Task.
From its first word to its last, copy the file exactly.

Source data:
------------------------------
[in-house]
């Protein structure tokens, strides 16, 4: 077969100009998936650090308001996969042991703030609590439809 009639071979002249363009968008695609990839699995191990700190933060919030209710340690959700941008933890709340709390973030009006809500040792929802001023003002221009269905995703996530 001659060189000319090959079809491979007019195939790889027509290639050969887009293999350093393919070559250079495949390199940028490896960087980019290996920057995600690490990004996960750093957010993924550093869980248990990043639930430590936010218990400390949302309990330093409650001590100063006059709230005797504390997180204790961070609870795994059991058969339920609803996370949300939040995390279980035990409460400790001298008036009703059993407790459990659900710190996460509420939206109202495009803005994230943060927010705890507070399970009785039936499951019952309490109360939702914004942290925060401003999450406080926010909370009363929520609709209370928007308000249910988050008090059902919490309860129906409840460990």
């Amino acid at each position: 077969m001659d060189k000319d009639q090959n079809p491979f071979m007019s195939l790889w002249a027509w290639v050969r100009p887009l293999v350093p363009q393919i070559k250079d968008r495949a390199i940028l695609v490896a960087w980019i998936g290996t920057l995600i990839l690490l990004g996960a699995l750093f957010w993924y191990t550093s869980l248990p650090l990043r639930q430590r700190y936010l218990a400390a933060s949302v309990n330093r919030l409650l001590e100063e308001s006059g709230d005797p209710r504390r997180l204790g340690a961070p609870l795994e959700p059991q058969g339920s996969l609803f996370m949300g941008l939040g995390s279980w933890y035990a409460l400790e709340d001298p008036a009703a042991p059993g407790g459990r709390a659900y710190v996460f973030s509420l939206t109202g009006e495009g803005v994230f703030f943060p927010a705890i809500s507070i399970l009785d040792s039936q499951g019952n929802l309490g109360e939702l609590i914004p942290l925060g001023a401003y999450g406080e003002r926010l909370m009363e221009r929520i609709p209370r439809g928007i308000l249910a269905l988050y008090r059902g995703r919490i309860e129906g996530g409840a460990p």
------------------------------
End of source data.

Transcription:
[in-house]
């Protein structure tokens, strides 16, 4: 077969100009998936650090308001996969042991703030609590439809 009639071979002249363009968008695609990839699995191990700190933060919030209710340690959700941008933890709340709390973030009006809500040792929802001023003002221009269905995703996530 001659060189000319090959079809491979007019195939790889027509290639050969887009293999350093393919070559250079495949390199940028490896960087980019290996920057995600690490990004996960750093957010993924550093869980248990990043639930430590936010218990400390949302309990330093409650001590100063006059709230005797504390997180204790961070609870795994059991058969339920609803996370949300939040995390279980035990409460400790001298008036009703059993407790459990659900710190996460509420939206109202495009803005994230943060927010705890507070399970009785039936499951019952309490109360939702914004942290925060401003999450406080926010909370009363929520609709209370928007308000249910988050008090059902919490309860129906409840460990």
């Amino acid at each position: 077969m001659d060189k000319d009639q090959n079809p491979f071979m007019s195939l790889w002249a027509w290639v050969r100009p887009l293999v350093p363009q393919i070559k250079d968008r495949a390199i940028l695609v490896a960087w980019i998936g290996t920057l995600i990839l690490l990004g996960a699995l750093f957010w993924y191990t550093s869980l248990p650090l990043r639930q430590r700190y936010l218990a400390a933060s949302v309990n330093r919030l409650l001590e100063e308001s006059g709230d005797p209710r504390r997180l204790g340690a961070p609870l795994e959700p059991q058969g339920s996969l609803f996370m949300g941008l939040g995390s279980w933890y035990a409460l400790e709340d001298p008036a009703a042991p059993g407790g459990r709390a659900y710190v996460f973030s509420l939206t109202g009006e495009g803005v994230f703030f943060p927010a705890i809500s507070i399970l009785d040792s039936q499951g019952n929802l309490g109360e939702l609590i914004p942290l925060g001023a401003y999450g406080e003002r926010l909370m009363e221009r929520i609709p209370r439809g928007i308000l249910a269905l988050y008090r059902g995703r919490i309860e129906g996530g409840a460990p």